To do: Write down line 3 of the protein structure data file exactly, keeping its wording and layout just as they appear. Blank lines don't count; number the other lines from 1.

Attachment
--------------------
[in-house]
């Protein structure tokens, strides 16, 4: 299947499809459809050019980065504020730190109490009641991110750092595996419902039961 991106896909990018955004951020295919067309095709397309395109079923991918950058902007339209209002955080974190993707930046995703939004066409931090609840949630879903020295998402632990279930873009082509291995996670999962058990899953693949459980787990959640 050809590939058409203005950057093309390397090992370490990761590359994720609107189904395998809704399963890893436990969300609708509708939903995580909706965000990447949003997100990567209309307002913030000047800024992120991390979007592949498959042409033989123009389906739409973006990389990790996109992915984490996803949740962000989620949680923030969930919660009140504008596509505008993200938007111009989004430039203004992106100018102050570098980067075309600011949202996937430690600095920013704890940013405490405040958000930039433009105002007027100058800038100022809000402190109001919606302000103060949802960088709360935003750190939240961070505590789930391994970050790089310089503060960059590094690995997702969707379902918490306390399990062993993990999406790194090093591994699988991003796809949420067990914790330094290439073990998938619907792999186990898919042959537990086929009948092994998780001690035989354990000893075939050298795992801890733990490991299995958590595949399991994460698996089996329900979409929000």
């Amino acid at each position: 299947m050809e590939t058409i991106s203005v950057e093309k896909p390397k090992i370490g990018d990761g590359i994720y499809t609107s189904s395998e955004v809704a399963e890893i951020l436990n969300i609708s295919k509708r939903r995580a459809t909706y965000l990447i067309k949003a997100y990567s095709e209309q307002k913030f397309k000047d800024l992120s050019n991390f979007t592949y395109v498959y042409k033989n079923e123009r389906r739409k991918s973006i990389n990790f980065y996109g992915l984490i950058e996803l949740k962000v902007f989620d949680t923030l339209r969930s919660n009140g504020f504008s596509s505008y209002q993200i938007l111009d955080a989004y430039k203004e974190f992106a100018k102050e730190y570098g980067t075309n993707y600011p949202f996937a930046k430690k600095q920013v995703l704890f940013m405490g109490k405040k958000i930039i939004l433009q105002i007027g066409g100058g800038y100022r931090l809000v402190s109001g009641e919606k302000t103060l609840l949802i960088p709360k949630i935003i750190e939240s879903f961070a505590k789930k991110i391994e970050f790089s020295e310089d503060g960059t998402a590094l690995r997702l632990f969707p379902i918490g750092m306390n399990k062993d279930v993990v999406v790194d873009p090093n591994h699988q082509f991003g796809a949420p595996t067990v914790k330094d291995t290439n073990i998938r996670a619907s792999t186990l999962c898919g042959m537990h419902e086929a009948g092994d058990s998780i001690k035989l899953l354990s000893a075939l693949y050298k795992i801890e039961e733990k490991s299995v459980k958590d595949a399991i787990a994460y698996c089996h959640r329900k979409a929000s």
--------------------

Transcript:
């Amino acid at each position: 299947m050809e590939t058409i991106s203005v950057e093309k896909p390397k090992i370490g990018d990761g590359i994720y499809t609107s189904s395998e955004v809704a399963e890893i951020l436990n969300i609708s295919k509708r939903r995580a459809t909706y965000l990447i067309k949003a997100y990567s095709e209309q307002k913030f397309k000047d800024l992120s050019n991390f979007t592949y395109v498959y042409k033989n079923e123009r389906r739409k991918s973006i990389n990790f980065y996109g992915l984490i950058e996803l949740k962000v902007f989620d949680t923030l339209r969930s919660n009140g504020f504008s596509s505008y209002q993200i938007l111009d955080a989004y430039k203004e974190f992106a100018k102050e730190y570098g980067t075309n993707y600011p949202f996937a930046k430690k600095q920013v995703l704890f940013m405490g109490k405040k958000i930039i939004l433009q105002i007027g066409g100058g800038y100022r931090l809000v402190s109001g009641e919606k302000t103060l609840l949802i960088p709360k949630i935003i750190e939240s879903f961070a505590k789930k991110i391994e970050f790089s020295e310089d503060g960059t998402a590094l690995r997702l632990f969707p379902i918490g750092m306390n399990k062993d279930v993990v999406v790194d873009p090093n591994h699988q082509f991003g796809a949420p595996t067990v914790k330094d291995t290439n073990i998938r996670a619907s792999t186990l999962c898919g042959m537990h419902e086929a009948g092994d058990s998780i001690k035989l899953l354990s000893a075939l693949y050298k795992i801890e039961e733990k490991s299995v459980k958590d595949a399991i787990a994460y698996c089996h959640r329900k979409a929000s």